Thorgal Vol 23: Thor’s Shield

By Rosinski & Sente
Publisher: Cinebook
ISBN: 9781849184458

The focus of the Thorgal books is now squarely on Jolan, with Thorgal very much a supporting character. That’s not necessarily a bad thing, as the building blocks that make this such a remarkable series are all still in place. It remains a great blend of mythology, fantasy and history, all neatly tied together with Rosinski’s distinctive artwork. Perhaps if he were removed from the equation it would lose that essential element – but thankfully, to date, that’s not been the case.

Jolan has successfully fulfilled the task set by Manthor and has assisted his fellow challengers to boot. Now Manthor has set a new challenge, to retrieve Thor’s shield from Asgard. On the surface it looks like a difficult task, made worse by a tight timescale and the fact that of the five challengers only one can be crowned as the Chosen One. The other challengers all have abilities as strange as they are different to Jolan’s, and all seem as intent to collect the shield for themselves. But brute force and a show of strength are not what’s needed to claim the shield within the allotted time, and it’s Jolan that pieces this together. The question is, can he put this knowledge to his advantage.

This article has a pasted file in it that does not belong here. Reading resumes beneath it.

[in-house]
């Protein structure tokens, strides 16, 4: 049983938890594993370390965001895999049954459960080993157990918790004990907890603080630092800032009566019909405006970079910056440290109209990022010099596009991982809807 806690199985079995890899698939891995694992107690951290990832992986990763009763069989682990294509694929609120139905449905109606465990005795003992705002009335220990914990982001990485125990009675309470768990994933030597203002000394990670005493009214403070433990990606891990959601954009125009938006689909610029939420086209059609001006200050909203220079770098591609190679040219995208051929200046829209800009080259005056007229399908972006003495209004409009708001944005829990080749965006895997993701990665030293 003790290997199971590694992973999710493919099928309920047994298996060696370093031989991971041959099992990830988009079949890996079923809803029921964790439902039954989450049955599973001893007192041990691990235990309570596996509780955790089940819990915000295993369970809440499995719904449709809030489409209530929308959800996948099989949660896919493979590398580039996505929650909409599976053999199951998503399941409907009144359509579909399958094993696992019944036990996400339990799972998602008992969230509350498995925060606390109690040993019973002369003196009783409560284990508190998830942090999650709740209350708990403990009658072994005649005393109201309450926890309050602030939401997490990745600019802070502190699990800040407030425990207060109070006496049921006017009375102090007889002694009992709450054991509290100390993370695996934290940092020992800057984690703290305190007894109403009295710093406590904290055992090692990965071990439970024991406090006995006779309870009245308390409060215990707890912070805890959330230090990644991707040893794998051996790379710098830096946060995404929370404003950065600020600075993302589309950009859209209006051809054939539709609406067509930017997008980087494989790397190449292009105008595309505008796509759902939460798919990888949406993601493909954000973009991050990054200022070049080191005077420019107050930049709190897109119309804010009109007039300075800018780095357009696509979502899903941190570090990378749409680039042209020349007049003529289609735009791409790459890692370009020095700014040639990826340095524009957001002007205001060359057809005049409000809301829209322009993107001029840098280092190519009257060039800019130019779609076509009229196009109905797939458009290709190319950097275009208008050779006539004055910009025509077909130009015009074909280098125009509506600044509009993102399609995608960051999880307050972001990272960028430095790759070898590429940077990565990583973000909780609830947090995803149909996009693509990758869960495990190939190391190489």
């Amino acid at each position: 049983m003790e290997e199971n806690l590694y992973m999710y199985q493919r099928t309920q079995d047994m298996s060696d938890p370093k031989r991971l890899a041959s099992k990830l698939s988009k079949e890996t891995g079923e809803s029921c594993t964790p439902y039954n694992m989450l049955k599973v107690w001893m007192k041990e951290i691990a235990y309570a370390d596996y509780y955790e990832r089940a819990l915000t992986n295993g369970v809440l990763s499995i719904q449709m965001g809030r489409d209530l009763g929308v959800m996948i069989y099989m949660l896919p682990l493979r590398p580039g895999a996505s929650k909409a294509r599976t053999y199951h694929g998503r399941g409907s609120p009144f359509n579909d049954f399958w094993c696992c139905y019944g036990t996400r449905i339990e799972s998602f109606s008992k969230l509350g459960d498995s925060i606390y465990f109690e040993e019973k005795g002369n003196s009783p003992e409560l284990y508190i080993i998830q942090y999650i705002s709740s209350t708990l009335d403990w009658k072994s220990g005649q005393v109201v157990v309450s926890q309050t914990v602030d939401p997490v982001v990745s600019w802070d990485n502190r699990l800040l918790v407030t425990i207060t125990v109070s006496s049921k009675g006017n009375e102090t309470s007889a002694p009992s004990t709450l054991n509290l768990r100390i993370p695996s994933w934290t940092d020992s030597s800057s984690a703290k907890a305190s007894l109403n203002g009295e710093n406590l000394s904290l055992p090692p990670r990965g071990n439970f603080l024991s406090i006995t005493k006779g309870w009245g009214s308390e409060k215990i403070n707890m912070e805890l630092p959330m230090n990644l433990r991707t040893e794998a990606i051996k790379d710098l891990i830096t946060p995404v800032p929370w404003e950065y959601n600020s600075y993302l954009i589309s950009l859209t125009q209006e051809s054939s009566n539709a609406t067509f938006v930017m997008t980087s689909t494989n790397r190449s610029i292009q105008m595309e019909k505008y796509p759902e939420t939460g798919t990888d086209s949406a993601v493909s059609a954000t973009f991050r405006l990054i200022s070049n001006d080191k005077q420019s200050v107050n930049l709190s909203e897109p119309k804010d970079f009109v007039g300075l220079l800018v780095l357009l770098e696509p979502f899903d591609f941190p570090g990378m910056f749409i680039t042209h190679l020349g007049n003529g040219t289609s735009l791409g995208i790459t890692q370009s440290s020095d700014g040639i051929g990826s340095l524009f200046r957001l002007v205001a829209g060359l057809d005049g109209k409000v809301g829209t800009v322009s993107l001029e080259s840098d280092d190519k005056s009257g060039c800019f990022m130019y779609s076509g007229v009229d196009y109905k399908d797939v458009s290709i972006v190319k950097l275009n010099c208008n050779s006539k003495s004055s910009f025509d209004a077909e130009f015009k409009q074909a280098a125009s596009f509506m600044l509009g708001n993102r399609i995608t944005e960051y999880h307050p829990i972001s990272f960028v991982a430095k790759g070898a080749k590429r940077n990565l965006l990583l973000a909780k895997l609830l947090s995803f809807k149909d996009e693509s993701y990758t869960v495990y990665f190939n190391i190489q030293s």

We learn a little more about Manthor’s backstory too, and how Jolan’s family is being drawn into the mystery back on Earth. Thorgal, it seems, isn’t completely out of the picture.

Sente’s writing complements Van Hamme’s nicely. The emphasis and focus are different, but it still very much feels like we’re operating within a Thorgal book. The five challengers do feel like they’ve been lifted directly from a Dungeons and Dragons campaign, but at least Sente has avoided misogynistic stereotyping. Manthor’s Army is also an interesting touch. Dead warriors reincarnated in the bodies of rag doll soldiers. I’m not sure where he’s going with this, but coupled with Rosinski’s visual depictions they’re certainly an interesting addition.

The Thorgal books remain one of my favourites. I’ve you’ve not tried them before I’d suggest you start from the beginning rather than here, as this book does lean on characters and situations that we’ve come across before. It doesn’t mean you can’t or won’t enjoy it, but you may find it’s a richer experience to do so.

And if you liked that: You’ll probably love Lament Of The Lost Moors, also from Cinebook

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